1. The Ministry of Consolation: The path of life is littered with losses. Job cried out in his agony, “Naked I came from my mother’s womb, and naked I shall depart” (Job 1:21). This implies that life’s journey is about losing everything we have picked up! The things we shall lose include our health, our wealth and our loved ones. Suffering together means whenever any community member suffers a loss, we do not make light of their season of pain. We give our brothers and sisters ample time for grieving. We do not tell them to move on while they are still grappling with their losses. Instead we stay by them, offering a ready, listening ear and a virtual shoulder to cry on. Just as God comforted us, we extend His comfort to one another (2 Corinthians 1:3–4).

2. The Ministry of Sharing Burdens: Burdens are the constants in life. Either we pick them up or they will be dropped upon us. The approach to handling all these burdens is the same: we carry them together. In situations where our brothers or sisters are laden with emotional burdens, we invite them to unload their burdens by offering our listening ears. There are also other burdens like relational strains, health problems and financial difficulties. We ought to share in these burdens too. The community may be roped in to reconcile members in conflict, look after the sick and offer financial assistance to the poor. It is always a great comfort to those who are suffering when the community does not shun them and their troubles, but comes alongside them instead. In fact, hardened members have been known to soften their hearts after encountering the love of the community, when they have experienced unconditional care from their brothers and sisters in the days of their troubles.

3. The Ministry of Travailing in Prayer: Travailing in prayer as a community is also a way of facing hardships together. We carry each other’s burdens by petitioning to God with those in need. We conduct prayer chains, we synchronise our prayers and we fast together, in order to maintain solidarity with those who desperately need a breakthrough in their lives. Corporately, we take on a posture of waiting upon the Lord until He comes to our brother or sister’s aid. There has never been another time in human history when the world is so fearful of suffering. Just as our Lord entered the gateway of resurrection through suffering, may we follow in His footsteps, embracing hardship as a community, knowing that the glory of God lies beyond our afflictions. May the world discover hope from heaven as it witnesses the people in our faith communities drawing near to one another and loving even more deeply during times of adversity.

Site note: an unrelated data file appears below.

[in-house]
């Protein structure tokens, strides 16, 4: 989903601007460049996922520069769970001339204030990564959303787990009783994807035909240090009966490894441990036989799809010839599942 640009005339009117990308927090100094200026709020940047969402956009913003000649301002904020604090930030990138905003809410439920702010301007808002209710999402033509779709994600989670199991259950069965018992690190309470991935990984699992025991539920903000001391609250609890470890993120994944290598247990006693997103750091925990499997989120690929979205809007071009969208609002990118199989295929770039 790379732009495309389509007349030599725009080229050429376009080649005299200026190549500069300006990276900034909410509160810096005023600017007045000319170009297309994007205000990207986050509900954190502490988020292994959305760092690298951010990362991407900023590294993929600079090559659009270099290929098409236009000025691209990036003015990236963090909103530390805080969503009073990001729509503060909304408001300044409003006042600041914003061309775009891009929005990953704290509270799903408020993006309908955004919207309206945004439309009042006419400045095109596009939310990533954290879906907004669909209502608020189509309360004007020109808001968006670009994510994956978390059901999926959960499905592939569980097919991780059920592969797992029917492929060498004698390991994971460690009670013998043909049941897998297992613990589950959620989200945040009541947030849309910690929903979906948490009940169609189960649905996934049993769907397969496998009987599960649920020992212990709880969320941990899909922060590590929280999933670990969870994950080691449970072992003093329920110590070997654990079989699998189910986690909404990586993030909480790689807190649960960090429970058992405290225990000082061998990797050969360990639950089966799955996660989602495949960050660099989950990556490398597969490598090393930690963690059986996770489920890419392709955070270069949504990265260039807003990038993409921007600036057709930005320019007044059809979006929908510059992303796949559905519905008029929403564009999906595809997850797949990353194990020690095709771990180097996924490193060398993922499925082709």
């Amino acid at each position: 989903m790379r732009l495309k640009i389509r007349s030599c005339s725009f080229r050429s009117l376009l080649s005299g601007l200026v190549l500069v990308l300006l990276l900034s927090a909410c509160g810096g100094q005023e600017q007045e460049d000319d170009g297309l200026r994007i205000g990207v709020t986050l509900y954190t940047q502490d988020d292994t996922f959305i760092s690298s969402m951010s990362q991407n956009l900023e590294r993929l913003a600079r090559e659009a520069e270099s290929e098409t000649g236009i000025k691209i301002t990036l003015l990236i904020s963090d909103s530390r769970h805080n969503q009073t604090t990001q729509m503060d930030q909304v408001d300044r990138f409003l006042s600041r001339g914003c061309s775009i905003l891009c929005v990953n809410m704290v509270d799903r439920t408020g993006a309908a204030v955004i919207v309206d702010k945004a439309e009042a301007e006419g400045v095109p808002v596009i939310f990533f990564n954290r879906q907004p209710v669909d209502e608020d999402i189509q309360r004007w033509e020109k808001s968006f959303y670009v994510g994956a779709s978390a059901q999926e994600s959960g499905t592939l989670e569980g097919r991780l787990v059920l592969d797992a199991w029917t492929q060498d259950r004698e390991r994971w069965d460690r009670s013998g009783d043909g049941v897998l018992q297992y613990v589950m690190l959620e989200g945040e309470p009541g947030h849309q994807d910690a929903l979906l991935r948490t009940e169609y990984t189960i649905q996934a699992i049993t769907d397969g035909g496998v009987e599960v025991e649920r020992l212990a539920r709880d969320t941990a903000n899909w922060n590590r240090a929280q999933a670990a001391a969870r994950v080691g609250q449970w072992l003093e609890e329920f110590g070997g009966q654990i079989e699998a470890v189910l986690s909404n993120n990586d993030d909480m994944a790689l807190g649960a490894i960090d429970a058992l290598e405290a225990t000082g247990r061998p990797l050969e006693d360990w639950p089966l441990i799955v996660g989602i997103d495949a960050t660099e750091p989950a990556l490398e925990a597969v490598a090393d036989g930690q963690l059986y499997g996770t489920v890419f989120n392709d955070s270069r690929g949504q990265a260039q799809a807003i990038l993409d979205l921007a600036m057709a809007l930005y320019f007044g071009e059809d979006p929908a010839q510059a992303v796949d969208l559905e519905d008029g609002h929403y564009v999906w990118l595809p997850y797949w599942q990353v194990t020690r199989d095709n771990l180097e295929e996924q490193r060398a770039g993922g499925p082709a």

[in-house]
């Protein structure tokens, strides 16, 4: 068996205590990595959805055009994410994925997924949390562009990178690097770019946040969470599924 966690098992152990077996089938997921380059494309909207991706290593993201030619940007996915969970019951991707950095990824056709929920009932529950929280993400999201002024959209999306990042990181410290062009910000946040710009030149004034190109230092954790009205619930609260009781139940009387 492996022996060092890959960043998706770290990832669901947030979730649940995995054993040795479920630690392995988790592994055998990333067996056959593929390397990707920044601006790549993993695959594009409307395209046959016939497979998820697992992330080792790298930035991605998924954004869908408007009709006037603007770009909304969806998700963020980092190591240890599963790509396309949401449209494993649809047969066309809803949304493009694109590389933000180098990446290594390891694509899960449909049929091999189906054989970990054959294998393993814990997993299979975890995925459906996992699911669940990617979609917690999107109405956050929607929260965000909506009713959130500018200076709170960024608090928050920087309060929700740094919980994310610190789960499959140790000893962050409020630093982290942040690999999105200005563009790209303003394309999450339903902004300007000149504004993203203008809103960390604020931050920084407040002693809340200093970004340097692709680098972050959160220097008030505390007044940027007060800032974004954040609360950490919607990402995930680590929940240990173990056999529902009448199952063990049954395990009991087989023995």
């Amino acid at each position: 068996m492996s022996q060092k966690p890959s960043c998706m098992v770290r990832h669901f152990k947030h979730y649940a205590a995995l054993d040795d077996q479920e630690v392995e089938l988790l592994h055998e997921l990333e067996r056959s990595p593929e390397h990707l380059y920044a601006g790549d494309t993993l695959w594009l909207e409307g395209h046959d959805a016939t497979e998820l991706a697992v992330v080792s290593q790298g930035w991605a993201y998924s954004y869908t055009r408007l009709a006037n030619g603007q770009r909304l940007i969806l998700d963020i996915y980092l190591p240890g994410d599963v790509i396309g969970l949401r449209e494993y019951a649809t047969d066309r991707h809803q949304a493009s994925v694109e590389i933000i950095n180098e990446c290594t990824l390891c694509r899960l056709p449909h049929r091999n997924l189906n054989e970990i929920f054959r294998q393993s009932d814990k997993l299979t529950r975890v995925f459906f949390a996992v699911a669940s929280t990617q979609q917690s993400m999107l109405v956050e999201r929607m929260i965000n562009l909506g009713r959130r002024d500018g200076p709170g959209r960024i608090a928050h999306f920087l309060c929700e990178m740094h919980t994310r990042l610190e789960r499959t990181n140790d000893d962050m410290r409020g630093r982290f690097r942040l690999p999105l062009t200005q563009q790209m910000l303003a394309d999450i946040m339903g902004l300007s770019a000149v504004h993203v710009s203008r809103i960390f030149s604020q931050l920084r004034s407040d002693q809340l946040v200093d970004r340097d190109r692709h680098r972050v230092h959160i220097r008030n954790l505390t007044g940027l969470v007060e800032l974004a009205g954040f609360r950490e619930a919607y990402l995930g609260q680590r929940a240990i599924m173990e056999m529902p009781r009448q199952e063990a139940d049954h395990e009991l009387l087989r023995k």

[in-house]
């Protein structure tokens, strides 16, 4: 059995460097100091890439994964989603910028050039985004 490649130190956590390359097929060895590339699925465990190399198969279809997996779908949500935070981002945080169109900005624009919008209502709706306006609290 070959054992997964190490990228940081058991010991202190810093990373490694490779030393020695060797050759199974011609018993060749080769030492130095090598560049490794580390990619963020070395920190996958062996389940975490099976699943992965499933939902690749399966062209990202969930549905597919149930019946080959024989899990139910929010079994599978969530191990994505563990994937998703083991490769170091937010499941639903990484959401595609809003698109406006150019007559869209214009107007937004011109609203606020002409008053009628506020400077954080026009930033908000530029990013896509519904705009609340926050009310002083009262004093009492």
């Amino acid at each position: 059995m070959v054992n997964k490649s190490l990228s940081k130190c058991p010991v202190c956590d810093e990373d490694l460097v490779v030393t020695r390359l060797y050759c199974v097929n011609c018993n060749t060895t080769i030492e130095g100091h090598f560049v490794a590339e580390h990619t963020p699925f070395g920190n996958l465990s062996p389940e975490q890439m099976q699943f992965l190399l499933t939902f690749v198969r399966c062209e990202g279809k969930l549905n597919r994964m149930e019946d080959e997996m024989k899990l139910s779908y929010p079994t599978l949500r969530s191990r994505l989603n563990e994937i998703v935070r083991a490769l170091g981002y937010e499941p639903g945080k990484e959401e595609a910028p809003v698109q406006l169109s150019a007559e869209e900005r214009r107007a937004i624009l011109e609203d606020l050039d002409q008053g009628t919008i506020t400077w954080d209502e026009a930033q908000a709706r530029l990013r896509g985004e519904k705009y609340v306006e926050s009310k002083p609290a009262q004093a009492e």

Adapted from: Living in God’s Family.
Used by permission of Lam K. Yung.



God bless your week - Nigel

26th July 2020 - Weekly Reflection
Loving Relationships – Love

Love according to Biblical teaching is not just warm feelings, but something that manifest itself in action. It’s not so easy.

This is my final week looking at the 8 Characteristics of a Healthy Church. Love nowadays has mixed meanings as we watch things like Love Island, Big Brother and other shows on TV. It has become more about short term attraction and people are judged today by the outer appearance more than inner hence we photoshop to look better. But God looks on the inside and the actions that come from the person and the love they show to God and the neighbour. 

The Bible is full of Quotes and teaching about Love. 1 Corinthians 13 is used at wedding so much, do check it out. 1 John 4: 7- 12 is good to read, study and digest. But loving others in Church can be difficult, loving some in our Families can also be a challenge. Sometimes it is easier to love someone you don’t have much to do with as you can easily walk away and choose to join a different group.